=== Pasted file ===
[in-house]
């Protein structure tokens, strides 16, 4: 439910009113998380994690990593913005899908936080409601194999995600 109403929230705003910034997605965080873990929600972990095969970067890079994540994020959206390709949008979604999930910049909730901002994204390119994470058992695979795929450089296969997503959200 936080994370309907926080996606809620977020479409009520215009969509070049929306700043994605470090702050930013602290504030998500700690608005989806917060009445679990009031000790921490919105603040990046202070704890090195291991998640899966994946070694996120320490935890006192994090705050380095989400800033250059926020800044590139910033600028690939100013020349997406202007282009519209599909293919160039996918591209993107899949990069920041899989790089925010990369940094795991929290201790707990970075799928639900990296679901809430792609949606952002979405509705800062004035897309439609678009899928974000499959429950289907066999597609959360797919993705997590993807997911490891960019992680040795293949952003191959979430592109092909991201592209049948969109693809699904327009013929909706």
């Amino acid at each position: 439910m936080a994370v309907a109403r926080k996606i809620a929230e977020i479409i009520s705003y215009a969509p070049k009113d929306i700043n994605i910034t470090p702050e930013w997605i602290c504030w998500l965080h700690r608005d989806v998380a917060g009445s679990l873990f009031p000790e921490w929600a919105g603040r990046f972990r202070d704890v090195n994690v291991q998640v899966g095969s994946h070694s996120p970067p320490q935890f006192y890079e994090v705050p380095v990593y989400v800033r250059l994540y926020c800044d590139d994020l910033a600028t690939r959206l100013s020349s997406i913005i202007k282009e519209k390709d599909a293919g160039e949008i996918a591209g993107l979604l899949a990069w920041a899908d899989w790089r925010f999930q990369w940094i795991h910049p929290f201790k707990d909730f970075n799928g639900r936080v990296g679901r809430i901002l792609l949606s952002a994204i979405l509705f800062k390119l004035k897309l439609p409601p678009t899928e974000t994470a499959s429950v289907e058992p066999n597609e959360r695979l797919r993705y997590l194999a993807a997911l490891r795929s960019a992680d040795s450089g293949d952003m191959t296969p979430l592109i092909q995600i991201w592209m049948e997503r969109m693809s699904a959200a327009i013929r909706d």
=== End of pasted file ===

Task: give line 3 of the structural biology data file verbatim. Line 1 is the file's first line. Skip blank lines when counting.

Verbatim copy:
């Amino acid at each position: 439910m936080a994370v309907a109403r926080k996606i809620a929230e977020i479409i009520s705003y215009a969509p070049k009113d929306i700043n994605i910034t470090p702050e930013w997605i602290c504030w998500l965080h700690r608005d989806v998380a917060g009445s679990l873990f009031p000790e921490w929600a919105g603040r990046f972990r202070d704890v090195n994690v291991q998640v899966g095969s994946h070694s996120p970067p320490q935890f006192y890079e994090v705050p380095v990593y989400v800033r250059l994540y926020c800044d590139d994020l910033a600028t690939r959206l100013s020349s997406i913005i202007k282009e519209k390709d599909a293919g160039e949008i996918a591209g993107l979604l899949a990069w920041a899908d899989w790089r925010f999930q990369w940094i795991h910049p929290f201790k707990d909730f970075n799928g639900r936080v990296g679901r809430i901002l792609l949606s952002a994204i979405l509705f800062k390119l004035k897309l439609p409601p678009t899928e974000t994470a499959s429950v289907e058992p066999n597609e959360r695979l797919r993705y997590l194999a993807a997911l490891r795929s960019a992680d040795s450089g293949d952003m191959t296969p979430l592109i092909q995600i991201w592209m049948e997503r969109m693809s699904a959200a327009i013929r909706d």